Dr. Willie Parker, a Christian abortion provider and author of the bestselling memoir Life’s Work, offered his insight as to how we reclaim our prophetic voice in this moment when the future of reproductive rights in the United States seems increasingly tenuous:
Let’s say hypothetically…that Roe goes away. Our task still doesn’t change. Women don’t lose their right to bodily autonomy and safe management of pregnancy. The question becomes what do we do next? If it’s non-negotiable that women have a right to safe termination of pregnancy and control of their lives, how creative are we going to be as people of goodwill?
Dr. Parker also emphasized that the intersectional analysis of the reproductive justice movement continues to be central in responding to the relentless political destruction of reproductive health and rights that has occured since the Roe decision. This expansive framework, he said, lends itself to the kind of coalition building we need right now—and that we will continue to need in the future.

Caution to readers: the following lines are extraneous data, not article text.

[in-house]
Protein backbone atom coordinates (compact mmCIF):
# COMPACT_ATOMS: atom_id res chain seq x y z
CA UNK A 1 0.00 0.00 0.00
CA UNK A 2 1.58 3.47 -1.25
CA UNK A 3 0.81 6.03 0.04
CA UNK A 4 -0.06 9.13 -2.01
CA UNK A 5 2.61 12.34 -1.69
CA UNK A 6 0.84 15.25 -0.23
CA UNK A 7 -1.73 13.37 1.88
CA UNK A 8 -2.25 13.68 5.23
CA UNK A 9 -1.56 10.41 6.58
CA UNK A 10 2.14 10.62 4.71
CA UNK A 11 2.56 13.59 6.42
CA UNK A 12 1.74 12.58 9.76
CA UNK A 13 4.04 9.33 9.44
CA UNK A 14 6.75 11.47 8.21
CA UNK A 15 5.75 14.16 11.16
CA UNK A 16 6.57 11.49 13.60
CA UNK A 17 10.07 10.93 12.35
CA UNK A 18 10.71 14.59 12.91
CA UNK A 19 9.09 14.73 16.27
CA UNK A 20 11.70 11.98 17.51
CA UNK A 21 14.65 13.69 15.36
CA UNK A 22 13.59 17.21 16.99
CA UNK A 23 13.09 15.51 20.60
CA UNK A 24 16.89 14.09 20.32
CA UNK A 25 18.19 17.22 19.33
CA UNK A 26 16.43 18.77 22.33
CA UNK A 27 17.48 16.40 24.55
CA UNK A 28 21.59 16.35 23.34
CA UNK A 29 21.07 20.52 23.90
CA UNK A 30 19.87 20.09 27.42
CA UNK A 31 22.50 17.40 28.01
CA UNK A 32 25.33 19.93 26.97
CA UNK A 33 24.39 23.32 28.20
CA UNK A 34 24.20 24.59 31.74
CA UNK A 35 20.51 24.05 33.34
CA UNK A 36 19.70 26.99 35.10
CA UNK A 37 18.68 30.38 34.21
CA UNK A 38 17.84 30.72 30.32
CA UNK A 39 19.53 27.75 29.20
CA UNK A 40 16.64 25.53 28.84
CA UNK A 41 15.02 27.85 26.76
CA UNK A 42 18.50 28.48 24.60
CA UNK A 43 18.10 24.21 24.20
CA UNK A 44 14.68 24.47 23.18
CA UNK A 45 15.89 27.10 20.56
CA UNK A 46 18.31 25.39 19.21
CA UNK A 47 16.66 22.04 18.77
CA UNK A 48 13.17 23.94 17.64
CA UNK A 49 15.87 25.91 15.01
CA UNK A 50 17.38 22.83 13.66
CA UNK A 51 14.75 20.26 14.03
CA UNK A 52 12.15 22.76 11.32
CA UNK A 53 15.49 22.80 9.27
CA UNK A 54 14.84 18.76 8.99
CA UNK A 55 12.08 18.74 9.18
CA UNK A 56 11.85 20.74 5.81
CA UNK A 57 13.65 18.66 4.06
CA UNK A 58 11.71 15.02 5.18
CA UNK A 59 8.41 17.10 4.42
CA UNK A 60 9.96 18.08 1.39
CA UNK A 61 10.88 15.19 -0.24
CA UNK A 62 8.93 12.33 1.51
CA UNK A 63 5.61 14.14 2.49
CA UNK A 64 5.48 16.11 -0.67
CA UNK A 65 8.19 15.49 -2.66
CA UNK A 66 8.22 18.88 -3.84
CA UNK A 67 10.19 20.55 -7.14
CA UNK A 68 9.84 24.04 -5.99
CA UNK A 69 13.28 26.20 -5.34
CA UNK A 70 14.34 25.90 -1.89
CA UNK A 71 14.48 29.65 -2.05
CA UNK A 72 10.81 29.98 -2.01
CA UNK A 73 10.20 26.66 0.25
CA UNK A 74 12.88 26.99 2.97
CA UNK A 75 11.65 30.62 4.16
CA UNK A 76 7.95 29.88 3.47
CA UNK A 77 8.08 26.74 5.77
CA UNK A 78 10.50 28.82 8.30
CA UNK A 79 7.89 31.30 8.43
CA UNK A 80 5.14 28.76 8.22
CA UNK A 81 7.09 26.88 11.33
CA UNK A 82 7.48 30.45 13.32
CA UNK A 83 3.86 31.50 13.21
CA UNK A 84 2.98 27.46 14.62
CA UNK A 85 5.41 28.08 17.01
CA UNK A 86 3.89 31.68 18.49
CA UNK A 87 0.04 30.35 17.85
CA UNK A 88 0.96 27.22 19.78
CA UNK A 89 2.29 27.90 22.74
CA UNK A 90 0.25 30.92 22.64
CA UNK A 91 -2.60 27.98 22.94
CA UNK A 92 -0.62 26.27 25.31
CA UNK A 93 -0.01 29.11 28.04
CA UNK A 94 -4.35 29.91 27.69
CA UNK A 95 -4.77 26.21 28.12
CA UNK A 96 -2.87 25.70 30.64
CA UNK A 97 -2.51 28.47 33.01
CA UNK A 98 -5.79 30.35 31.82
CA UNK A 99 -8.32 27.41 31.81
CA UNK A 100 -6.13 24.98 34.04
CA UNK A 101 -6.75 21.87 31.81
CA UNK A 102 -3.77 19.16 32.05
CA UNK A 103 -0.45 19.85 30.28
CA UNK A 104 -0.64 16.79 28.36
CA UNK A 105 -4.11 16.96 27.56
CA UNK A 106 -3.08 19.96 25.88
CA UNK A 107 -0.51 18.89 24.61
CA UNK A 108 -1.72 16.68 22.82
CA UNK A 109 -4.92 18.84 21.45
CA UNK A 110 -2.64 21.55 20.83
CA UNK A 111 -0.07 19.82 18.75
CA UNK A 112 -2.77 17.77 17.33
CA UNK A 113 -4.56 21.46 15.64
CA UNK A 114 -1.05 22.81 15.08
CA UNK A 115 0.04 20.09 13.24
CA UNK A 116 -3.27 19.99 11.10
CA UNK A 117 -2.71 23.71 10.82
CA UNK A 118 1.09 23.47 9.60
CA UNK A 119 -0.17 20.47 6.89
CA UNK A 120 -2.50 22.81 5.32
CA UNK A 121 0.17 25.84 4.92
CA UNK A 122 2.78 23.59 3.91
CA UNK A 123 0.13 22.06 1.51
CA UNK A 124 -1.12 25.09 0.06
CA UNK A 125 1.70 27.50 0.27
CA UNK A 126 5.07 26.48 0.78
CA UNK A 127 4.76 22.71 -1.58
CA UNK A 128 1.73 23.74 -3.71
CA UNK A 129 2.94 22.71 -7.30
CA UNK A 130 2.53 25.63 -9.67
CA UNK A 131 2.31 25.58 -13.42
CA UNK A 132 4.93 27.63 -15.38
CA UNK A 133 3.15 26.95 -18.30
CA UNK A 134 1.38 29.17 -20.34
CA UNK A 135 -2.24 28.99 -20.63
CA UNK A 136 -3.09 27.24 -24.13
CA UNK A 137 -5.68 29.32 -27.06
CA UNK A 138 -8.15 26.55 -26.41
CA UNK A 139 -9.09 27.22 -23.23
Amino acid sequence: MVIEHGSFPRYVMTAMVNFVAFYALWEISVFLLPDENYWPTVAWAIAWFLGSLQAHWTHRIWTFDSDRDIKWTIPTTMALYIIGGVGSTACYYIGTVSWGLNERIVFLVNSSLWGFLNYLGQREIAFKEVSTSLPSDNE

Audience reaction was overwhelmingly supportive. For many attendees, the event was their first introduction to the history of the CCS. “I continue to be surprised to learn just how deeply involved faith leaders have been in this movement from early on, including advocating for safe, legal abortion and helping to provide care when it was still illegal in most states,” said one Jackson-based United Methodist minister. “I was also impressed with how strategic the CCS was in crafting an incredibly holistic movement that spanned several states and accounted for every detail of the process to help women have as smooth and safe an experience as possible. It was an amazing operation!”